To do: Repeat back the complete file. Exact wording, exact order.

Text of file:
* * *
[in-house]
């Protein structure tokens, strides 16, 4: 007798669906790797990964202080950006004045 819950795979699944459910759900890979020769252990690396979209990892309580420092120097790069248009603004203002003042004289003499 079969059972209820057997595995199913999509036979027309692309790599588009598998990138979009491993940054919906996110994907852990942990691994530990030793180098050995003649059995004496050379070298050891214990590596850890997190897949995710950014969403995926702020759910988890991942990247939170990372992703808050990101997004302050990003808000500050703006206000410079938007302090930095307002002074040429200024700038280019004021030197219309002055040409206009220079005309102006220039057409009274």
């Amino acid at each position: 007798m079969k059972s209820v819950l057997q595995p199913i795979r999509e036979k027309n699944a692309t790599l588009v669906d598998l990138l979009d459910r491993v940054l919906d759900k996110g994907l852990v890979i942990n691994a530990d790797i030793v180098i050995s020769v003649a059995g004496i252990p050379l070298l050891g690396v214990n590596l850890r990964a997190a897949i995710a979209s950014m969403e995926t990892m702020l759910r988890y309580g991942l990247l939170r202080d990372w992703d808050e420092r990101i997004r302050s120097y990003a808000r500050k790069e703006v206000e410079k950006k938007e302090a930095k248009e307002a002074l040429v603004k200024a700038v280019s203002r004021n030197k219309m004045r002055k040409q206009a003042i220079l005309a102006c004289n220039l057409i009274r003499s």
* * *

[in-house]
């Protein structure tokens, strides 16, 4: 007798669906790797990964202080950006004045 819950795979699944459910759900890979020769252990690396979209990892309580420092120097790069248009603004203002003042004289003499 079969059972209820057997595995199913999509036979027309692309790599588009598998990138979009491993940054919906996110994907852990942990691994530990030793180098050995003649059995004496050379070298050891214990590596850890997190897949995710950014969403995926702020759910988890991942990247939170990372992703808050990101997004302050990003808000500050703006206000410079938007302090930095307002002074040429200024700038280019004021030197219309002055040409206009220079005309102006220039057409009274």
């Amino acid at each position: 007798m079969k059972s209820v819950l057997q595995p199913i795979r999509e036979k027309n699944a692309t790599l588009v669906d598998l990138l979009d459910r491993v940054l919906d759900k996110g994907l852990v890979i942990n691994a530990d790797i030793v180098i050995s020769v003649a059995g004496i252990p050379l070298l050891g690396v214990n590596l850890r990964a997190a897949i995710a979209s950014m969403e995926t990892m702020l759910r988890y309580g991942l990247l939170r202080d990372w992703d808050e420092r990101i997004r302050s120097y990003a808000r500050k790069e703006v206000e410079k950006k938007e302090a930095k248009e307002a002074l040429v603004k200024a700038v280019s203002r004021n030197k219309m004045r002055k040409q206009a003042i220079l005309a102006c004289n220039l057409i009274r003499s």